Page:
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Like It's 1993

By Al Kamen
Monday, April 6, 2009

Does it sometimes feel as if the Obama administration is mostly Clinton redux? There's a reason for that. Fully 42 percent of Team Obama's picks for Senate-confirmed positions so far worked in the Clinton administration.

And if they appear to come from elite, private schools, well, they do. In fact, about one-fourth of those named so far either attended or taught at Harvard, to name just one esteemed institution. On another front, men are outnumbering women by more than 2 to 1 in the top jobs.

The Obama folks, with a burst of activity on the personnel front in recent weeks, continued to far outpace all recent administrations in terms of total nominees announced, nominated or confirmed. And, with some help from the Senate and some cooperation from minority Republicans, the administration ended last week with 58 confirmed appointees in various Cabinet and sub-Cabinet jobs, nearly equaling the record set by the Reagan administration.

As of Friday, Obama had choices for 153, or 31 percent, of the 486 senior positions The Washington Post is tracking.

For more on this, go to http://www.washingtonpost.com/headcount.

PERSONNEL PROGRESS

The Senate confirmed 14 nominees last week for top posts in the Obama administration, and majority Democrats are confident that, as soon as the lawmakers return from their spring recess, they will be able to confirm career diplomat Christopher Hill as ambassador to Iraq.

Acting shortly after midnight Thursday, the Senate confirmed Jane Lute as deputy secretary of homeland security, W. Scott Gould as deputy secretary of veterans affairs, John Berry as director of the Office of Personnel Management and Karen Gordon Mills as administrator of the Small Business Administration.

Four top State Department officials were confirmed: Richard Verma as assistant secretary of state for legislative affairs, Esther Brimmer as assistant secretary of state for international organization affairs, Rose Gottemoeller as assistant secretary of state for verification and compliance, and Melanne Verveer as ambassador at large for global women's issues. Also, Army Lt. Gen. Karl Eikenberry was confirmed as ambassador to Afghanistan.

The Senate also confirmed two top Pentagon officials: James N. Miller Jr. as deputy undersecretary of defense for policy and Alexander Vershbow as assistant secretary for international security affairs.

At the Agriculture Department, Kathleen A. Merrigan was confirmed as deputy secretary, James W. Miller was confirmed as undersecretary for farm and foreign agricultural services, and Joe Leonard Jr. was confirmed as assistant secretary.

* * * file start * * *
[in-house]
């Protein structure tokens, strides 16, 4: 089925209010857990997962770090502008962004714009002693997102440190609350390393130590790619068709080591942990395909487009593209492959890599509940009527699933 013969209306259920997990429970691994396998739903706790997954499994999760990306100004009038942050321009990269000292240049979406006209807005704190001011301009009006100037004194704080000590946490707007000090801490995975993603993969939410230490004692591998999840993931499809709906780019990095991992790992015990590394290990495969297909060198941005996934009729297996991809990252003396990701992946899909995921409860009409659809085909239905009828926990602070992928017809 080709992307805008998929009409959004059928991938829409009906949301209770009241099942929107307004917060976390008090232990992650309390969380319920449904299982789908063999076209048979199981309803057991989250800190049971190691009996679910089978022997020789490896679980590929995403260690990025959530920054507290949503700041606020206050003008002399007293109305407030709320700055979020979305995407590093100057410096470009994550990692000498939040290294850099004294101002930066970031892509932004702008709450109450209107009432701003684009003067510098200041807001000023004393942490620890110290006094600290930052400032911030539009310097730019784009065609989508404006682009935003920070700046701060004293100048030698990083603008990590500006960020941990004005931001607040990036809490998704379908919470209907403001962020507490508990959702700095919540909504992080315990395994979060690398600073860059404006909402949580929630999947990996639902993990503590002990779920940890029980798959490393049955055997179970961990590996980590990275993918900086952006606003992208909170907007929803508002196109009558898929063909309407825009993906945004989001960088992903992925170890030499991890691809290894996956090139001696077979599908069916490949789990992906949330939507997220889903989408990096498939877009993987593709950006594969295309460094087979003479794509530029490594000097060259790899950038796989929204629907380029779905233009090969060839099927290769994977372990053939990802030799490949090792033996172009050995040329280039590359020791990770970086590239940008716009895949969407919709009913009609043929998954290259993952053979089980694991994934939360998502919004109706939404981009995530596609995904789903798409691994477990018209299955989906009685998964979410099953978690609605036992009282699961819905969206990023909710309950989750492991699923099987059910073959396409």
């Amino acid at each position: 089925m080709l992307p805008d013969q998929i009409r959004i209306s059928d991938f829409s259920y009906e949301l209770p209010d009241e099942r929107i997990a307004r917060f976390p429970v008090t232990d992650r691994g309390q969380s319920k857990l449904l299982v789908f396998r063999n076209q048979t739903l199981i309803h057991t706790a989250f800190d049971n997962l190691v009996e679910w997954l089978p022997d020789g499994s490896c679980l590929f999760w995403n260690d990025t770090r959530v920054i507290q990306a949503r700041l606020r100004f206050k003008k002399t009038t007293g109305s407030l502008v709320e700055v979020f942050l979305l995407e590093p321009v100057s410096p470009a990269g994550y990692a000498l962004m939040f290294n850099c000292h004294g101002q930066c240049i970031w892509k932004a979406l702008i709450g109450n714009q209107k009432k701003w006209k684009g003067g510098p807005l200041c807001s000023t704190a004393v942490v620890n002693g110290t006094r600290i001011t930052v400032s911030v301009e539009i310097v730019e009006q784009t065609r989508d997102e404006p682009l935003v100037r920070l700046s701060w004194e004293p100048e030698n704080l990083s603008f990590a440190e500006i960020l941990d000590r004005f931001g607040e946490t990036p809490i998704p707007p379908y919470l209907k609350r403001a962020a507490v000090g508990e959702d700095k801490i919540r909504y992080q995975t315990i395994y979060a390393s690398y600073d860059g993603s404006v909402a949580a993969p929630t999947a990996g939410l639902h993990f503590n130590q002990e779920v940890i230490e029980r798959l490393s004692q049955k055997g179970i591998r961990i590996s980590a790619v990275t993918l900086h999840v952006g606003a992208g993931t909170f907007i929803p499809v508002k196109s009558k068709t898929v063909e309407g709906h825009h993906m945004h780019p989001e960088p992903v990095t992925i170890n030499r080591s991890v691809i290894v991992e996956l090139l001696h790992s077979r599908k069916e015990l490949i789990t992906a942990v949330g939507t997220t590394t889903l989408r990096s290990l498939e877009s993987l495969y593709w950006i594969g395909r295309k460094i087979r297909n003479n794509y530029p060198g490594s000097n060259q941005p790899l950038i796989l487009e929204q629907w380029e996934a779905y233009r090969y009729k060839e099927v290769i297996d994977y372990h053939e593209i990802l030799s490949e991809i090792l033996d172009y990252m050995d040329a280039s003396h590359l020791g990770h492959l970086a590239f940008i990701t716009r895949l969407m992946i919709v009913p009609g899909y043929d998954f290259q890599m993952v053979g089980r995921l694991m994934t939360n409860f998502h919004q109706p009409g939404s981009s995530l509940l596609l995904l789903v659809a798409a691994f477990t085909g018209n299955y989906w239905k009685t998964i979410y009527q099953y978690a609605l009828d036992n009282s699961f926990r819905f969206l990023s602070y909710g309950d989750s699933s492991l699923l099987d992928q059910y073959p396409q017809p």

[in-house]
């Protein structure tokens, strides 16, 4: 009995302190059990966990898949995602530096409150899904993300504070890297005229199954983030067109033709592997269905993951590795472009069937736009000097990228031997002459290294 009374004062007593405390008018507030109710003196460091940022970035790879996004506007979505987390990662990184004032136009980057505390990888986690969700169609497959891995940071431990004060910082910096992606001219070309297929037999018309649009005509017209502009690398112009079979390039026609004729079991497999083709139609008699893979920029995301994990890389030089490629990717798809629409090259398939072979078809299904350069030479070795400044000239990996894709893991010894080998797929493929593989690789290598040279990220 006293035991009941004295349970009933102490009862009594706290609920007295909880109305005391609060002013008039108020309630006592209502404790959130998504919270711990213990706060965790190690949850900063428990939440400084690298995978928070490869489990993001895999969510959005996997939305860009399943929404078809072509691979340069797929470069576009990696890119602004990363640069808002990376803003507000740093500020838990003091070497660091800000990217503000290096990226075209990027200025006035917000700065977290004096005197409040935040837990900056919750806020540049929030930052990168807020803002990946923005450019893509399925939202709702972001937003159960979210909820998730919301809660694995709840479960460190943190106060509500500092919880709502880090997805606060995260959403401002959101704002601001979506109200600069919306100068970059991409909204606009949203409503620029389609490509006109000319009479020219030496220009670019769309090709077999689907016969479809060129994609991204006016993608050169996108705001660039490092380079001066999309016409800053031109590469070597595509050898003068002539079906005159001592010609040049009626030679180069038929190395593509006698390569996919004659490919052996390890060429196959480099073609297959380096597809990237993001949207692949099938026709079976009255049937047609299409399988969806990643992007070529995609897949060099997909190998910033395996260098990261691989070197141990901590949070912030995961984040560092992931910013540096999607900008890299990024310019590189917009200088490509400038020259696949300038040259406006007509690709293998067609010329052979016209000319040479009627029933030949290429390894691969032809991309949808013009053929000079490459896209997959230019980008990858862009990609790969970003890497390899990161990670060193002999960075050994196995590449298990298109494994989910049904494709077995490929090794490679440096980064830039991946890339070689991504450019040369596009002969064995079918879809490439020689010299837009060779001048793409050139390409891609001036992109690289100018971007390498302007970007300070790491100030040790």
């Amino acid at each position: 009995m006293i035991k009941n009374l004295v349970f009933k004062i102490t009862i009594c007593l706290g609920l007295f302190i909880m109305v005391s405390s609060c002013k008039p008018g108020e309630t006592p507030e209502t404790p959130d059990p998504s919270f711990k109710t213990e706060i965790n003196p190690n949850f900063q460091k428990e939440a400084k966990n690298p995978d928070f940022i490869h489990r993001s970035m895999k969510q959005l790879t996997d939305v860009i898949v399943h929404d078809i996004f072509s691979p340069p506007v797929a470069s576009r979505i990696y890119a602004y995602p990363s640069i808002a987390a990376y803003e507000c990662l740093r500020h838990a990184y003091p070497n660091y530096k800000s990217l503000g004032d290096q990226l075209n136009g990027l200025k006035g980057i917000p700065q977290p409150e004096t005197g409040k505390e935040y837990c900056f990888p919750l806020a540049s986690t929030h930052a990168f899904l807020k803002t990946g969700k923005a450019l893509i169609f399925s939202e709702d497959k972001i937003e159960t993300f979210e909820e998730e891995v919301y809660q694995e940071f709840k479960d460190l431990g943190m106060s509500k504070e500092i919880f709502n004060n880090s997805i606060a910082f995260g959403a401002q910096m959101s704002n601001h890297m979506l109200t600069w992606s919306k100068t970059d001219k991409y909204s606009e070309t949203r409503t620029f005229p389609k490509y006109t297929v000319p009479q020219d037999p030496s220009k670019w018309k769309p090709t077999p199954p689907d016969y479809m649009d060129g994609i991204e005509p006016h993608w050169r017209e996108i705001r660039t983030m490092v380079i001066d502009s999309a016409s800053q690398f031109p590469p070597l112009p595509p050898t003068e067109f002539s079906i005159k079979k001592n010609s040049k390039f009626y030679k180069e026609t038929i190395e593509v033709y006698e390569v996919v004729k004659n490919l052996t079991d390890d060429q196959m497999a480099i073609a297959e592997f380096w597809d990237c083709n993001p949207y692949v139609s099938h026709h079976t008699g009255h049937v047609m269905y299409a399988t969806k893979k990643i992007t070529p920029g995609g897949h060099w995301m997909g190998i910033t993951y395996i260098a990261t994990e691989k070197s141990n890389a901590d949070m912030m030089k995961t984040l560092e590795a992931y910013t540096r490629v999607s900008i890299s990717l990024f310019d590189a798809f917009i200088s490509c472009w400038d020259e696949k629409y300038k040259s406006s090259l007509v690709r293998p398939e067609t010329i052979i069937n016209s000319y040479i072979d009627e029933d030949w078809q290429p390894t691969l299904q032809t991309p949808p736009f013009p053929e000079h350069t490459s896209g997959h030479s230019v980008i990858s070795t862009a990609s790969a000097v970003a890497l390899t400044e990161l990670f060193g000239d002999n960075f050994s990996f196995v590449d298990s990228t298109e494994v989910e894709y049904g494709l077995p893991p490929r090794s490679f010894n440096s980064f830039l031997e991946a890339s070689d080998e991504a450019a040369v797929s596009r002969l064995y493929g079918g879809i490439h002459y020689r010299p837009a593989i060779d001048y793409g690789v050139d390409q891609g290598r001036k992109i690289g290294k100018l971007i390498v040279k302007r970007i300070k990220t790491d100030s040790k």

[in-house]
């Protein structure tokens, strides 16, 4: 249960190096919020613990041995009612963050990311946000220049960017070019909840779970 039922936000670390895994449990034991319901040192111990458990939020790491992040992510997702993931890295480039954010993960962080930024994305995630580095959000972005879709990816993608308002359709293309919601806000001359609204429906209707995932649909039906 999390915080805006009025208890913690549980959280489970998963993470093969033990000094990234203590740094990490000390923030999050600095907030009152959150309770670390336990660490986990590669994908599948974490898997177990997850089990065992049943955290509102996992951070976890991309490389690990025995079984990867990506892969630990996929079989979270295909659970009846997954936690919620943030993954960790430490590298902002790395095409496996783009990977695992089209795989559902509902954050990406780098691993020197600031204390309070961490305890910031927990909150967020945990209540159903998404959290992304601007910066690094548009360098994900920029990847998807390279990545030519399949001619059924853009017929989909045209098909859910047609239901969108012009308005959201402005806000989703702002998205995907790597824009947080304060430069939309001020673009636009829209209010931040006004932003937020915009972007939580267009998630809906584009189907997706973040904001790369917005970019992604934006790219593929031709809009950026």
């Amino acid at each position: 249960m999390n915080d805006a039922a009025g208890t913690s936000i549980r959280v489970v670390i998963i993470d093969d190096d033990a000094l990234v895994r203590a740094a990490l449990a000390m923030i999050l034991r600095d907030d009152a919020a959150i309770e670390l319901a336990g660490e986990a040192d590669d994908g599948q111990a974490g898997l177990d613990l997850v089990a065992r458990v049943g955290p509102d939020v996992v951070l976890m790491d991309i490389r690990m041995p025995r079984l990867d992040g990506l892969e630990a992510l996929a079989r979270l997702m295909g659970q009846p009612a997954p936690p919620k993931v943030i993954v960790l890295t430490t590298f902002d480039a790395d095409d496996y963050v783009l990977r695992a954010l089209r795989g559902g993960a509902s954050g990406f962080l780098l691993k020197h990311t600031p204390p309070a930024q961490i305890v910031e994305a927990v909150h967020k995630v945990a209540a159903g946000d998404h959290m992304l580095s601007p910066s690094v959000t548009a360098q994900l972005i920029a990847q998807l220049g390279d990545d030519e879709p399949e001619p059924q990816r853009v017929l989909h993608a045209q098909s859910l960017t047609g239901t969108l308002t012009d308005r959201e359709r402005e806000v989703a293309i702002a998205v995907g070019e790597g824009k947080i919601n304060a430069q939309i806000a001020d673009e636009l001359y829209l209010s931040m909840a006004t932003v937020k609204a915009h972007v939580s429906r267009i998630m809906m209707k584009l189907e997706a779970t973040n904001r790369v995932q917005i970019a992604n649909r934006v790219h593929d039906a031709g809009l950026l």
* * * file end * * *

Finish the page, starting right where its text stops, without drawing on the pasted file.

Democratic sources said they were unable to obtain GOP consent to approve Hill's nomination, but they were confident they will have the votes needed to confirm him, even if that requires 60 votes to break a filibuster, when the Senate returns on April 20.

Three nominees to head Justice Department divisions, Democrats said, are likely to be confirmed by the Senate that same day. They are Tony West for the civil division, Lanny Breuer for the criminal division and Christine Varney for the antitrust division.

ITCHING TO ATTEND?

Didn't get an invite to the NATO summit over the weekend? Feeling left out? Not to worry: You can still go to a summit.

It's the National Bed Bug Summit, sponsored by the Environmental Protection Agency's office of pesticide programs. It's "free and open to the public," an e-mail we received last week said. "Seating is available on a first come basis. No RSVP or advance registration is required."

But it might be wise to go early. And don't go to the originally announced location at EPA headquarters. Enough people are interested in what is in fact a growing problem nationwide that there's been a change in venue. The meeting, to be held April 14 and 15, is now at the Sheraton Crystal City, according to an e-mail we got Thursday.

OUT OF GAS

Something of a shocker to see the Obama administration fire Rick Wagoner as CEO of ailing General Motors. His departure came after the administration said neither GM nor Chrysler had come up with adequate turnaround plans to merit taxpayer bailout money.

Michigan Gov. Jennifer Granholm (D), during a round of television appearances, called Wagoner a "sacrificial lamb" and said that he'd worked hard for many years to turn things around. It was a dramatic change from just two months ago, when Granholm and Wagoner appeared together at the North American International Auto Show in Detroit, seemingly confident of better times.

"Here to Stay," said the sign Granholm waved about. Well, maybe not. He's gone, and she's term-limited in 2010.

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